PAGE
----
A Strong Recommendation to Vaccinate is an Effective Recommendation
by Pamela G. Rockwell, DO, FAAFP, American Academy of Family Physician Liaison to Centers for Disease Control and Prevention's Advisory Committee on Immunization Practices; Associate Professor, Department of Family Medicine, University of Michigan
July 22, 2020—August is National Immunization Awareness Month (NAIM). With the United States influenza season just around the corner and a pandemic crisis with COVID-19 infections raging across our country, let’s take this time to highlight the importance of vaccinations to protect patients of all ages against vaccine-preventable diseases.
Across the country, the Centers for Disease Control and Prevention (CDC) is reporting a drop in vaccination rates as many patients and families are declining or delaying trips to medical facilities due to the COVID-19 pandemic. Let us make sure that children and adults continue to receive required recommended vaccines to prevent additional infectious disease outbreaks such as Measles, Mumps, and Pertussis, on top of the current SARS-CoV-2 outbreak.
A safe and effective COVID-19 vaccine will not be available to the public before the 2020-2021 influenza season begins. Therefore, in addition to childhood/adolescent/adult required vaccines such as the Measles, Mumps, and Rubella (MMR), Tdap, and Pneumococcal vaccines, it is imperative that influenza vaccines are strongly promoted and provided this year above all previous years to prevent predicted catastrophic morbidity and mortality if persons are infected with both influenza and SARS-CoV-2. The CDC's 2020-2021 influenza vaccine recommendations have not changed from the recommendations of last year: an annual influenza vaccine for all individuals aged 6 months and older is recommended.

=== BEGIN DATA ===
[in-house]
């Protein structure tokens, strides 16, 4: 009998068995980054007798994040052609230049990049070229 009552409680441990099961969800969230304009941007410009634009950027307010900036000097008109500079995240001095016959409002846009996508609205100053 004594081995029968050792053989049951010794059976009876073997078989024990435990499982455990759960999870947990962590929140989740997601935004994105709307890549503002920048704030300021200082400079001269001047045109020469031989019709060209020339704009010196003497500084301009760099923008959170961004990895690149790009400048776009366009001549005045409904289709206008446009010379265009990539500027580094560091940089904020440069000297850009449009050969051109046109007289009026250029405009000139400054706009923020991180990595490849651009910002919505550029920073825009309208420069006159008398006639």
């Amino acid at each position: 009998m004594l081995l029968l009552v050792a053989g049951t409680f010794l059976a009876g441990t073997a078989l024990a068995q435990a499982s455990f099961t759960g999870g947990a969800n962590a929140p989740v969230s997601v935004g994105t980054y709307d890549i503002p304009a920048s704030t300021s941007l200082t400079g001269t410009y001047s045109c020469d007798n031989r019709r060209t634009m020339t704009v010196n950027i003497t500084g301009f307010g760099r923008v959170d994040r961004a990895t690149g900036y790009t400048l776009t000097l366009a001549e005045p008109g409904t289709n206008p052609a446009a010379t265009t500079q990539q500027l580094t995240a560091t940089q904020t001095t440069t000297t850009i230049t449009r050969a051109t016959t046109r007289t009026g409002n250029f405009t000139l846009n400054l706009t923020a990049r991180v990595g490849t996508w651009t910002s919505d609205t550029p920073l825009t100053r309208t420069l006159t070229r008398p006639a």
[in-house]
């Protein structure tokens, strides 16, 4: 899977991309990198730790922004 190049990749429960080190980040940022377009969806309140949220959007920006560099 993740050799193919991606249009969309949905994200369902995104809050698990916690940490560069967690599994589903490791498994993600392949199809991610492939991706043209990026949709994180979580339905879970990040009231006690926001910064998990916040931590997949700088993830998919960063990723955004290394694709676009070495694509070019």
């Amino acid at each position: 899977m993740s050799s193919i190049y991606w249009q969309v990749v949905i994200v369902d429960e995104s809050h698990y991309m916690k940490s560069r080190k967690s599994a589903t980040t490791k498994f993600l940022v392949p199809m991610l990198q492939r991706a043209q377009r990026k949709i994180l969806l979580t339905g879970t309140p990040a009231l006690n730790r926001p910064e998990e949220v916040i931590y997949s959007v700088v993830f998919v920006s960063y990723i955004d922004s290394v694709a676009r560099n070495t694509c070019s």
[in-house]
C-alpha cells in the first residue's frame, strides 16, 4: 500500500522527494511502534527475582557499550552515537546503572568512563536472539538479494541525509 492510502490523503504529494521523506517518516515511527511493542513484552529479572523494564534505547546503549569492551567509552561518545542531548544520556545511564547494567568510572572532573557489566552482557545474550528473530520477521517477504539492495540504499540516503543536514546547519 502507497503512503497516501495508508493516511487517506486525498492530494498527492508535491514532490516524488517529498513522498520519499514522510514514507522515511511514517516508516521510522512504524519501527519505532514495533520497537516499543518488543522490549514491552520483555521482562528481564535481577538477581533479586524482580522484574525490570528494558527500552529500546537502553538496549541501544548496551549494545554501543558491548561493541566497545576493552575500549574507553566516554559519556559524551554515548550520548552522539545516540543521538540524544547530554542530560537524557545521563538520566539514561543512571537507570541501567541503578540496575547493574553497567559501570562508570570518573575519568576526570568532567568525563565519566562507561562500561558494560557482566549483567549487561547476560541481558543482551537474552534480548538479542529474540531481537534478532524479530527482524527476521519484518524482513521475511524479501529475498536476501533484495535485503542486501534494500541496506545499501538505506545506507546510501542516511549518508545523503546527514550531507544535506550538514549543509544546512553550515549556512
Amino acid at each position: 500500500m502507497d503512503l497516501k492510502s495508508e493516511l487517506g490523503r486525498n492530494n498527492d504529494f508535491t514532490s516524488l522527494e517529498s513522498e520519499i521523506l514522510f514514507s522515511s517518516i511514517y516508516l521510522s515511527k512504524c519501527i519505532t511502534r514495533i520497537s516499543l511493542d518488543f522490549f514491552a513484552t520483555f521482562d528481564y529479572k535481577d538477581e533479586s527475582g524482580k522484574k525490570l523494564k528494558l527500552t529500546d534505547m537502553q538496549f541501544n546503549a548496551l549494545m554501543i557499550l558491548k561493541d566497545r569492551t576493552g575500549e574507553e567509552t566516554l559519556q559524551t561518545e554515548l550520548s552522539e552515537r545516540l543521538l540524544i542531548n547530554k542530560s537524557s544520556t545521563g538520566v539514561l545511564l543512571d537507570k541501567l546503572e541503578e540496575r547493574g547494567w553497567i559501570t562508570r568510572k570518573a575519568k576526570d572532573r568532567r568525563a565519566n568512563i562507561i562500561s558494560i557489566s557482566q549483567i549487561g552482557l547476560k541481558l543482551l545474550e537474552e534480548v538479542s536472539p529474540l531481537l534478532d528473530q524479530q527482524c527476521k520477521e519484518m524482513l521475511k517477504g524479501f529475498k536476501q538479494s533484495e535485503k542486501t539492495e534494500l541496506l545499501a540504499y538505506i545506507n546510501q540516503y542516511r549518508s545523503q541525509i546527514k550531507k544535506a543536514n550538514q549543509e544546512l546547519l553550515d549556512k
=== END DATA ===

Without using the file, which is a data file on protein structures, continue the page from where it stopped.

Research shows that healthcare professionals are the most trusted source of vaccine information for parents and patients. The CDC offers vaccine-provider and patient educational resources as well as the #HowIRecommend Video Series, which offers simple and practical guidance for having successful vaccine conversations with parents and patients. These short videos demonstrate how to make effective vaccine recommendations, address common patient vaccine safety and side effects questions, and give examples on how to address patient vaccine hesitancy or refusal, using both individual and team-based approaches.
Through web-based videos with continuing education offered through December 4, 2021, CDC guidance on how nurses and medical assistants can help foster a culture of immunization in your practice are available.
The non-profit, CDC-affiliated, family physician-run Immunization Action Coalition is another excellent resource to answer physician and vaccine-provider questions regarding immunizations. In addition, the Michigan Care Improvement Registry (MCIR) also serves as an important resource for vaccine-providers in Michigan to keep track of patients' vaccination status and vaccine recommendations.
As August quickly approaches, be mindful of NIAM beginning August 1 and take advantage of available resources to help improve the health and well-being of our communities through increased immunization uptake. Remember, a strong recommendation to vaccinate is an effective recommendation!